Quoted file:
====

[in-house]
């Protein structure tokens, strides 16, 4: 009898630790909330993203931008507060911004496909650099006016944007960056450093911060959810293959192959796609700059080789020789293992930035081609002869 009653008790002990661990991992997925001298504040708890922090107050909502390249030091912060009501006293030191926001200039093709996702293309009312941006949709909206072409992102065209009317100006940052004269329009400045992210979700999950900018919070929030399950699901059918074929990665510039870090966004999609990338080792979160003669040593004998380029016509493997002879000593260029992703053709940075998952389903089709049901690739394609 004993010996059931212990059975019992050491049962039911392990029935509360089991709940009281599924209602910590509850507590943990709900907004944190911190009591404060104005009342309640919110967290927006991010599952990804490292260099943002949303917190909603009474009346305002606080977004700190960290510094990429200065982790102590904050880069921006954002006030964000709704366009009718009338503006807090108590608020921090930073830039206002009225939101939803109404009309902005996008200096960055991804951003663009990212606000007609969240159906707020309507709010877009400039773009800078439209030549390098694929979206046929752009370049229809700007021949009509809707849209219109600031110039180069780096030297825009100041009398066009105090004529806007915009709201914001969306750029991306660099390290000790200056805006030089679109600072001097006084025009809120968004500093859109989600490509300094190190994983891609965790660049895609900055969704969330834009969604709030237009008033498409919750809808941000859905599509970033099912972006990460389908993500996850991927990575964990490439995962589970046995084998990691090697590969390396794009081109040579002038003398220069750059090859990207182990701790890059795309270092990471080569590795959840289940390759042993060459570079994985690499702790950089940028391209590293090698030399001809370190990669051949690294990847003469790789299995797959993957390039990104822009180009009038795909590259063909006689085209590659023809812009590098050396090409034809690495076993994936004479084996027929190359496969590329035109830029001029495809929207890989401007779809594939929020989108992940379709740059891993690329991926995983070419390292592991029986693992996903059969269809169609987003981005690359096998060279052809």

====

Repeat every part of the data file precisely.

[in-house]
């Protein structure tokens, strides 16, 4: 009898630790909330993203931008507060911004496909650099006016944007960056450093911060959810293959192959796609700059080789020789293992930035081609002869 009653008790002990661990991992997925001298504040708890922090107050909502390249030091912060009501006293030191926001200039093709996702293309009312941006949709909206072409992102065209009317100006940052004269329009400045992210979700999950900018919070929030399950699901059918074929990665510039870090966004999609990338080792979160003669040593004998380029016509493997002879000593260029992703053709940075998952389903089709049901690739394609 004993010996059931212990059975019992050491049962039911392990029935509360089991709940009281599924209602910590509850507590943990709900907004944190911190009591404060104005009342309640919110967290927006991010599952990804490292260099943002949303917190909603009474009346305002606080977004700190960290510094990429200065982790102590904050880069921006954002006030964000709704366009009718009338503006807090108590608020921090930073830039206002009225939101939803109404009309902005996008200096960055991804951003663009990212606000007609969240159906707020309507709010877009400039773009800078439209030549390098694929979206046929752009370049229809700007021949009509809707849209219109600031110039180069780096030297825009100041009398066009105090004529806007915009709201914001969306750029991306660099390290000790200056805006030089679109600072001097006084025009809120968004500093859109989600490509300094190190994983891609965790660049895609900055969704969330834009969604709030237009008033498409919750809808941000859905599509970033099912972006990460389908993500996850991927990575964990490439995962589970046995084998990691090697590969390396794009081109040579002038003398220069750059090859990207182990701790890059795309270092990471080569590795959840289940390759042993060459570079994985690499702790950089940028391209590293090698030399001809370190990669051949690294990847003469790789299995797959993957390039990104822009180009009038795909590259063909006689085209590659023809812009590098050396090409034809690495076993994936004479084996027929190359496969590329035109830029001029495809929207890989401007779809594939929020989108992940379709740059891993690329991926995983070419390292592991029986693992996903059969269809169609987003981005690359096998060279052809």